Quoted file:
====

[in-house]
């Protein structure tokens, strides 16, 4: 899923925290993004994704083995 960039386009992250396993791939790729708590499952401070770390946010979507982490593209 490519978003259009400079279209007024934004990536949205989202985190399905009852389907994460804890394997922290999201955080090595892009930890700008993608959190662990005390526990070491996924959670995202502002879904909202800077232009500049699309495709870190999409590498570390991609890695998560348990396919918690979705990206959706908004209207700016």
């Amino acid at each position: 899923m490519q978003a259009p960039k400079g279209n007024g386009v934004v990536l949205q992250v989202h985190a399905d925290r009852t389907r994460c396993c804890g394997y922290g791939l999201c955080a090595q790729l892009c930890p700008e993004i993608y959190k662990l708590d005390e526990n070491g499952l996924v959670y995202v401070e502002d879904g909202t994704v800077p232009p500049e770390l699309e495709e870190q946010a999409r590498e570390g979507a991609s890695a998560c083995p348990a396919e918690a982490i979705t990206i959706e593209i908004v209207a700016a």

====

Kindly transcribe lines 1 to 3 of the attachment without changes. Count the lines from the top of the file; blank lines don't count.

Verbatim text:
[in-house]
């Protein structure tokens, strides 16, 4: 899923925290993004994704083995 960039386009992250396993791939790729708590499952401070770390946010979507982490593209 490519978003259009400079279209007024934004990536949205989202985190399905009852389907994460804890394997922290999201955080090595892009930890700008993608959190662990005390526990070491996924959670995202502002879904909202800077232009500049699309495709870190999409590498570390991609890695998560348990396919918690979705990206959706908004209207700016």
């Amino acid at each position: 899923m490519q978003a259009p960039k400079g279209n007024g386009v934004v990536l949205q992250v989202h985190a399905d925290r009852t389907r994460c396993c804890g394997y922290g791939l999201c955080a090595q790729l892009c930890p700008e993004i993608y959190k662990l708590d005390e526990n070491g499952l996924v959670y995202v401070e502002d879904g909202t994704v800077p232009p500049e770390l699309e495709e870190q946010a999409r590498e570390g979507a991609s890695a998560c083995p348990a396919e918690a982490i979705t990206i959706e593209i908004v209207a700016a």